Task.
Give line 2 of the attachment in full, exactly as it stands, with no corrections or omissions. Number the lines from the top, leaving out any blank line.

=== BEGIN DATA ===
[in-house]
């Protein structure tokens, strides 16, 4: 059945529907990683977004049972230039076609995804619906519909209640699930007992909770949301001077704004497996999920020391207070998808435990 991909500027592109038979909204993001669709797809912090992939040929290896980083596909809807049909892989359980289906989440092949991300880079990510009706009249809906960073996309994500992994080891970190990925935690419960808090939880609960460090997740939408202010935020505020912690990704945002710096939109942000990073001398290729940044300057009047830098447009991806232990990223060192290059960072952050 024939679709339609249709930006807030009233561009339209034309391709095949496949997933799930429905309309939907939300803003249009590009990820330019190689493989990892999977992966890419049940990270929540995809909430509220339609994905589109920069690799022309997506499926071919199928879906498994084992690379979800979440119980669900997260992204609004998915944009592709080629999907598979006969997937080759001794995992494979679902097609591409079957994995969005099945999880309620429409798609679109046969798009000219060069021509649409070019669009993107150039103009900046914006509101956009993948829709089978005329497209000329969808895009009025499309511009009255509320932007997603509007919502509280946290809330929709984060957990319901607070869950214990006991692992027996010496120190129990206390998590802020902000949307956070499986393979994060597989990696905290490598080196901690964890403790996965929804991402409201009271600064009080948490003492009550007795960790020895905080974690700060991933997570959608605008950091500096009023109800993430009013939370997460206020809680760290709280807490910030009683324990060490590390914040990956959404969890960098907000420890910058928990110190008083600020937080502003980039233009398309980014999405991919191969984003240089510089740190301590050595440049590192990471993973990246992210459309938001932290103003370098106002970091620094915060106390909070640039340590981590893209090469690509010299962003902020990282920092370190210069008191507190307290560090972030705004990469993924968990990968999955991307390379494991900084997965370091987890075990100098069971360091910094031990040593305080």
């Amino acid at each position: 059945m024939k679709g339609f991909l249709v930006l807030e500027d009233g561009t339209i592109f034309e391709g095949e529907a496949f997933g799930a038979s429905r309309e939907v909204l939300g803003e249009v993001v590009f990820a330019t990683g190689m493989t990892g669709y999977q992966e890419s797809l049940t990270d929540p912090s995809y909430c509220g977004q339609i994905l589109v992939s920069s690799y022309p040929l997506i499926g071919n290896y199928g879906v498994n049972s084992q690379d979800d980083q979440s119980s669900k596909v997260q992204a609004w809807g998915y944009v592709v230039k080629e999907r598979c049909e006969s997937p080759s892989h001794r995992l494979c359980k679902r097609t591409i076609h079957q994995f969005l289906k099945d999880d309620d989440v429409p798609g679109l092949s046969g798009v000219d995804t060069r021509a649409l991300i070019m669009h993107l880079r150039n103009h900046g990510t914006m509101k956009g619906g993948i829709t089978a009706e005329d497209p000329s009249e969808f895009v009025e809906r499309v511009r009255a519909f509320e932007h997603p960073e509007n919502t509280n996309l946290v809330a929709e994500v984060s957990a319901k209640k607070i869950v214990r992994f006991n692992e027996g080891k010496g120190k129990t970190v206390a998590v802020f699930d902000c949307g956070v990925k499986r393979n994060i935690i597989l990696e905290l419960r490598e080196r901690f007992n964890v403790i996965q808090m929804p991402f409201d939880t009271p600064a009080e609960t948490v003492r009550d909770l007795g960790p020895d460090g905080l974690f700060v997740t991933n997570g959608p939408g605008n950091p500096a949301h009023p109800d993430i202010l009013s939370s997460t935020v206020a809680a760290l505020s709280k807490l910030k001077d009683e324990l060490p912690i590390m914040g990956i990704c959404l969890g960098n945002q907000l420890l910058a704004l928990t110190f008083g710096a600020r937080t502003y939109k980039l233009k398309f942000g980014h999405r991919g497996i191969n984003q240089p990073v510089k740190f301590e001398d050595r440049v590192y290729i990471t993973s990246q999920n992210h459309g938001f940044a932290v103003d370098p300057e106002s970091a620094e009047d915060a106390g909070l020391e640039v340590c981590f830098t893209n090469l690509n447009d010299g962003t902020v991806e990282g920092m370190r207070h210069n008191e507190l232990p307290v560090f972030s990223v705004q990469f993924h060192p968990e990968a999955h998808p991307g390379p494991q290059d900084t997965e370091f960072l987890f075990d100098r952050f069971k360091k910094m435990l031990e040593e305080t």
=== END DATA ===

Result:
């Protein structure tokens, strides 16, 4: 059945529907990683977004049972230039076609995804619906519909209640699930007992909770949301001077704004497996999920020391207070998808435990 991909500027592109038979909204993001669709797809912090992939040929290896980083596909809807049909892989359980289906989440092949991300880079990510009706009249809906960073996309994500992994080891970190990925935690419960808090939880609960460090997740939408202010935020505020912690990704945002710096939109942000990073001398290729940044300057009047830098447009991806232990990223060192290059960072952050 024939679709339609249709930006807030009233561009339209034309391709095949496949997933799930429905309309939907939300803003249009590009990820330019190689493989990892999977992966890419049940990270929540995809909430509220339609994905589109920069690799022309997506499926071919199928879906498994084992690379979800979440119980669900997260992204609004998915944009592709080629999907598979006969997937080759001794995992494979679902097609591409079957994995969005099945999880309620429409798609679109046969798009000219060069021509649409070019669009993107150039103009900046914006509101956009993948829709089978005329497209000329969808895009009025499309511009009255509320932007997603509007919502509280946290809330929709984060957990319901607070869950214990006991692992027996010496120190129990206390998590802020902000949307956070499986393979994060597989990696905290490598080196901690964890403790996965929804991402409201009271600064009080948490003492009550007795960790020895905080974690700060991933997570959608605008950091500096009023109800993430009013939370997460206020809680760290709280807490910030009683324990060490590390914040990956959404969890960098907000420890910058928990110190008083600020937080502003980039233009398309980014999405991919191969984003240089510089740190301590050595440049590192990471993973990246992210459309938001932290103003370098106002970091620094915060106390909070640039340590981590893209090469690509010299962003902020990282920092370190210069008191507190307290560090972030705004990469993924968990990968999955991307390379494991900084997965370091987890075990100098069971360091910094031990040593305080």